Whatever you think about mandatory arbitration clauses, they require consent. The First Amendment implies that people generally have the right to “petition the Government for a redress of grievances.” In other words, in the U.S. it’s fundamental that participants in mandatory arbitration have legally waived their right to bring the case to court.
Previously, we looked at some of the circumstances under which an arbitration award may be vacated. In addition to that, there are also cases where an arbitration award may be modified or corrected. Such circumstances include cases where the arbitration award reflects a miscalculation of figures or an incorrect description of a person, property or thing in the award.
Last time, we wrote briefly about a recent Pennsylvania case which highlighted the fact that courts take into account the actions of parties to an arbitration agreement when determining the validity of the agreement. In the case we’ve been discussing, a party which believes itself to have entered into a valid arbitration agreement but which takes actions reflecting that belief may not be able to have the agreement declared invalid later on.
Earlier this month, the Superior Court of Pennsylvania—the state’s intermediate appellate court—upheld a decision made by a lower court upholding an arbitration award of over $9,000. That award reportedly went to a uniform and linen supply company who had contracted with a muffler and brake company. The linen company ended up returning the muffler company’s check due to insufficient funds and requested instead payment by certified check or cash.
When it comes to resolving employment-related disputes, many companies have determined that a resolution in arbitration is desirable. Ideally, arbitration is less expensive and more final. It gives the employee an opportunity to have grievances heard by someone other than management, and it gives the company a more private resolution without the risk of negative publicity.
In our previous post, we began looking at a new rule passed by the federal Department of Health and Human Services which prohibits nursing homes from requiring residents to sign arbitration agreements. The rule is aimed at addressing the fact that such agreements are often enforceable in court, even though residents may sign them at a time when they are desperate for long-term, full time care.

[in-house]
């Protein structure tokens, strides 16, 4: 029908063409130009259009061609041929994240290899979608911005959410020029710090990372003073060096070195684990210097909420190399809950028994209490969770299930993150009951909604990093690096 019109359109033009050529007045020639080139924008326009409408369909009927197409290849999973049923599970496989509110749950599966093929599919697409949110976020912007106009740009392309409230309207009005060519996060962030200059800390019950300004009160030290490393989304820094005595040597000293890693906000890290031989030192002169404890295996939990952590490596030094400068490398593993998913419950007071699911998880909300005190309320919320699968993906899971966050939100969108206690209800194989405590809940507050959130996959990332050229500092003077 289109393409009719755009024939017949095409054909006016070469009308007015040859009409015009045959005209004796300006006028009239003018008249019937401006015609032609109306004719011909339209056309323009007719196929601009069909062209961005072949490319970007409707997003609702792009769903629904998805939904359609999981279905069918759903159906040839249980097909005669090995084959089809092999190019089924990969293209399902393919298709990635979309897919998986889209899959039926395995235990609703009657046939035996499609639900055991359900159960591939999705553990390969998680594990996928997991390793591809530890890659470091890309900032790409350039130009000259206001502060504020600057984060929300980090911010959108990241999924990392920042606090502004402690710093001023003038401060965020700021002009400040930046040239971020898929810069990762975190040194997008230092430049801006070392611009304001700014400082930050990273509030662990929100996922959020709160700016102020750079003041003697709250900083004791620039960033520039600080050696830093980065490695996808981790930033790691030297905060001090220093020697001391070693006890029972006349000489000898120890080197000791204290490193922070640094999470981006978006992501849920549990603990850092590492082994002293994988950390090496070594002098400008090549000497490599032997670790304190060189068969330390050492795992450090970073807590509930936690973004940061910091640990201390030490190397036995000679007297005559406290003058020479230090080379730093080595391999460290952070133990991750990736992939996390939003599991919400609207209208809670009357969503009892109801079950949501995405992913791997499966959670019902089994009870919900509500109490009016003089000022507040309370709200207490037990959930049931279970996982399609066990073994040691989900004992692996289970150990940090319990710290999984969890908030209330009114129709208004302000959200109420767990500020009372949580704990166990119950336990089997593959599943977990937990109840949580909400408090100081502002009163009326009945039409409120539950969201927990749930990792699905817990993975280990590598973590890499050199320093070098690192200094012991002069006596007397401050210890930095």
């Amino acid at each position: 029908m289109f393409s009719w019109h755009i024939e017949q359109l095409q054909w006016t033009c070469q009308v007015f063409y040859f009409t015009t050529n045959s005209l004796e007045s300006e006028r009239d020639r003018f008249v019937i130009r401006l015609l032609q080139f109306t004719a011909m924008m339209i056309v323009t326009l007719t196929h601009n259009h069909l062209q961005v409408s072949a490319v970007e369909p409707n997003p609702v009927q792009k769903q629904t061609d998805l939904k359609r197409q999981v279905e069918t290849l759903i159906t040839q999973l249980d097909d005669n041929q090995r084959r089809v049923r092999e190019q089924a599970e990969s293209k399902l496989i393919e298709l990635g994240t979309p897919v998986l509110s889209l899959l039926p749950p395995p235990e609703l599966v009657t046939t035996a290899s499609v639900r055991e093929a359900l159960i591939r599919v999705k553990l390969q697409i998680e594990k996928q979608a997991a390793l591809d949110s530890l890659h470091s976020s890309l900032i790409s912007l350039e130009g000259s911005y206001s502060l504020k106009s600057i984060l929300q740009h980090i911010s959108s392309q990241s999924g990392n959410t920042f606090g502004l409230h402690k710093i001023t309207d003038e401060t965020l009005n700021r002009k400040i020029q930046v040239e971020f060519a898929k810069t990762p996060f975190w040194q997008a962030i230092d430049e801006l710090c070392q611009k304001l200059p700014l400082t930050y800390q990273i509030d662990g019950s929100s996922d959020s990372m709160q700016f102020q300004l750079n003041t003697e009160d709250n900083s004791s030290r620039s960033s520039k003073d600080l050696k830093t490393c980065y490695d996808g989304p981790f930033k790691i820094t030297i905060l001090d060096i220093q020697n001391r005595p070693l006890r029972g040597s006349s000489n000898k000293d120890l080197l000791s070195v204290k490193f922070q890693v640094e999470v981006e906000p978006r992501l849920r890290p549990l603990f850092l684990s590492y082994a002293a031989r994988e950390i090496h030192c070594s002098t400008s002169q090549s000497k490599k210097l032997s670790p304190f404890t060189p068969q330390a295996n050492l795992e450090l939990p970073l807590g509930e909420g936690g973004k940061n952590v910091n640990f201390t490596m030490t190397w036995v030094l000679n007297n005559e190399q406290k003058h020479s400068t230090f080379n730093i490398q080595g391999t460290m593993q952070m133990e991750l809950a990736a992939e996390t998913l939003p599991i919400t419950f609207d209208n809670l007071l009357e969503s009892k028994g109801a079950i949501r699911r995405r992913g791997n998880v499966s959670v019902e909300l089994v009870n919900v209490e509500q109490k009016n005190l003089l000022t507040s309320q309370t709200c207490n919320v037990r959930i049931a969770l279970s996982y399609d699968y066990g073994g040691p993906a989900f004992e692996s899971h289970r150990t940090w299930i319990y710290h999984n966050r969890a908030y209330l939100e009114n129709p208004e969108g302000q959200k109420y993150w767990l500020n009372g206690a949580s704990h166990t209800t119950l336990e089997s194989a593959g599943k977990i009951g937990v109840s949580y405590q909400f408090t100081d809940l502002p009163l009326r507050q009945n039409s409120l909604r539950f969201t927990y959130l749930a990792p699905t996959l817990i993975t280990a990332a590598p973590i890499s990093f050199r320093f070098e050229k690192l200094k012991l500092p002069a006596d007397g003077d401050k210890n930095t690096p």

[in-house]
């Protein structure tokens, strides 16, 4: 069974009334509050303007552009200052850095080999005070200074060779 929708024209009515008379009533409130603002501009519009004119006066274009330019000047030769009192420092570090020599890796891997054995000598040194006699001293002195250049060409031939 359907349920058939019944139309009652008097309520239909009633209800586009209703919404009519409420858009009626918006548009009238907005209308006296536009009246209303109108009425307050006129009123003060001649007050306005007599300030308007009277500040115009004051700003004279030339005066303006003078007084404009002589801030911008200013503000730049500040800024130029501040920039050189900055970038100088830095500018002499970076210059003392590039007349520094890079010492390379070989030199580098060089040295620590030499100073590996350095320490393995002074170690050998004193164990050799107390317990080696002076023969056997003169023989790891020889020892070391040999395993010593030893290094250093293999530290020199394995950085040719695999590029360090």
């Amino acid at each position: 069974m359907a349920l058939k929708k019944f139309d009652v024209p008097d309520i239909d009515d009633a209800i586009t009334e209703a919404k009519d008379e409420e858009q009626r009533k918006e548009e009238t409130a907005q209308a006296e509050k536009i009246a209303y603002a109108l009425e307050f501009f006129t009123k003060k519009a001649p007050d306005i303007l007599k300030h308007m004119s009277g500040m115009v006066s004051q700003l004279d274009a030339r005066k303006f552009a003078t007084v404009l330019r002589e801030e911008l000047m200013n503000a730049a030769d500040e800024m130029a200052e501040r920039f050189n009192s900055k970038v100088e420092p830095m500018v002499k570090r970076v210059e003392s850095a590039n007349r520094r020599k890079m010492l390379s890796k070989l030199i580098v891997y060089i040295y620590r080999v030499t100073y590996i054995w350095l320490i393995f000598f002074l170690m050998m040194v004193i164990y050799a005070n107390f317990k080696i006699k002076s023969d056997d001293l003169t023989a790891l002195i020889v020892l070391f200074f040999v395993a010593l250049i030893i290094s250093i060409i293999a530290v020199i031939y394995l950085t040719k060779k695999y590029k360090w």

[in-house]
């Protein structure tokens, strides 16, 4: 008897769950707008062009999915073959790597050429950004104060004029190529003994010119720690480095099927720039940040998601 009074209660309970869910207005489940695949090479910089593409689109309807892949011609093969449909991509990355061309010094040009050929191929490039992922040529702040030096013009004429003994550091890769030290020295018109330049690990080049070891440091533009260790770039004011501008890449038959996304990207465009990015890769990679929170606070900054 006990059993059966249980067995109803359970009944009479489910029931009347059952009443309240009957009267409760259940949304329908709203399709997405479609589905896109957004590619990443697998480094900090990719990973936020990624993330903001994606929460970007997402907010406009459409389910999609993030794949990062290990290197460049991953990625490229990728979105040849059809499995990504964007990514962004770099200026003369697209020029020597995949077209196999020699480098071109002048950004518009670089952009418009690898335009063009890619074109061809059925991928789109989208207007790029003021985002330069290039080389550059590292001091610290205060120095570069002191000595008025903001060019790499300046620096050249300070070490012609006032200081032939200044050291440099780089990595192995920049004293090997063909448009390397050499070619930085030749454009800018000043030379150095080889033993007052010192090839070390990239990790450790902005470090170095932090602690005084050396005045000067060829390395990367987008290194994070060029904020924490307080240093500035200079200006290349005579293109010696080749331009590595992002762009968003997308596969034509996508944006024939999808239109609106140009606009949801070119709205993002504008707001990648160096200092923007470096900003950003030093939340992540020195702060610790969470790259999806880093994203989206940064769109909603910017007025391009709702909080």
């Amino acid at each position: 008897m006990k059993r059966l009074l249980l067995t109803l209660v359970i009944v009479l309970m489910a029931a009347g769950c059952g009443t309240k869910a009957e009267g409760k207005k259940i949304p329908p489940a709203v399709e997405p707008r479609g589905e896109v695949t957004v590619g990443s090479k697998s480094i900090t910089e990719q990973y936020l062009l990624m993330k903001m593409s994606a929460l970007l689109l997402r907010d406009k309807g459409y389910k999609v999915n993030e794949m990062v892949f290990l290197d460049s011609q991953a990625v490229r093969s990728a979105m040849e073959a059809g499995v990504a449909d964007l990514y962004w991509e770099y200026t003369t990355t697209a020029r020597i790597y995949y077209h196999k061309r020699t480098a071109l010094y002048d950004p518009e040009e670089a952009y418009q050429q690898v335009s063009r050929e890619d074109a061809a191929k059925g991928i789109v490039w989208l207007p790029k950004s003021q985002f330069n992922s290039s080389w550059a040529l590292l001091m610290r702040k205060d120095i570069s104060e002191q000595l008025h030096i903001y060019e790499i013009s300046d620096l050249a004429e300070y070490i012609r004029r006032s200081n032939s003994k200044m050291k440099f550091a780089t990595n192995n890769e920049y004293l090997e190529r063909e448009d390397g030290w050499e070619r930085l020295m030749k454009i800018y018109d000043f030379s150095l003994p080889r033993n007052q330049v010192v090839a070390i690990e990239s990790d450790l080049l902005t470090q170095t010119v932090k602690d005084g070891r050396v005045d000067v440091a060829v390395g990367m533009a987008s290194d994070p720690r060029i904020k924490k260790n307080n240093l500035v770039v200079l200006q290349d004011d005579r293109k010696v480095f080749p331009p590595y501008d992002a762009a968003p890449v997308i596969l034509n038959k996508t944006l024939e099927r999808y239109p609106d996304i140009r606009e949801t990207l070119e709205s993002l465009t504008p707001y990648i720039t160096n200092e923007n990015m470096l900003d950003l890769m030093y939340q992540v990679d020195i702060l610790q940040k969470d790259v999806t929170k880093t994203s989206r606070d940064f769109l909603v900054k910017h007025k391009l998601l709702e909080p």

Nursing home care is something most Americans have to deal with at some point, whether for a relative or loved one, or for themselves. For many, there can be apprehensiveness about entrusting oneself or a loved one to nursing home care, not only because it is a new environment, but because we know that things can go wrong in nursing home care, that the quality of care isn’t always high.
As we’ve pointed out before on this blog, mediation is not always successful. A recent example of this involves major casino outfit Caesars Entertainment Operating Co Inc (CEOC), which filed for bankruptcy in January 2015, claiming that Caesars Entertainment Corp, its parent company, and two private equity sponsors had claimed valuable assets owned by the company.
For adult children, obtaining quality long-term care for an aging parent is something to take very seriously, something that warrants significant time and attention. Not all nursing care facilities provide the level of care that they are expected to provide, particularly given the ever-increasing costs of care. When seeking admission of an elderly parent for care, more and more adult children are coming across agreements which require disputes to be resolved not in court but in some form of alternative dispute resolution, typically private arbitration.
Arbitration is a form of alternative dispute resolution which involves the use of a neutral arbitrator to review the evidence and render a decision which is legally binding for both parties. Arbitration can be used to resolve a variety of disputes, including construction disputes, family law disputes, and disputes between consumers and businesses.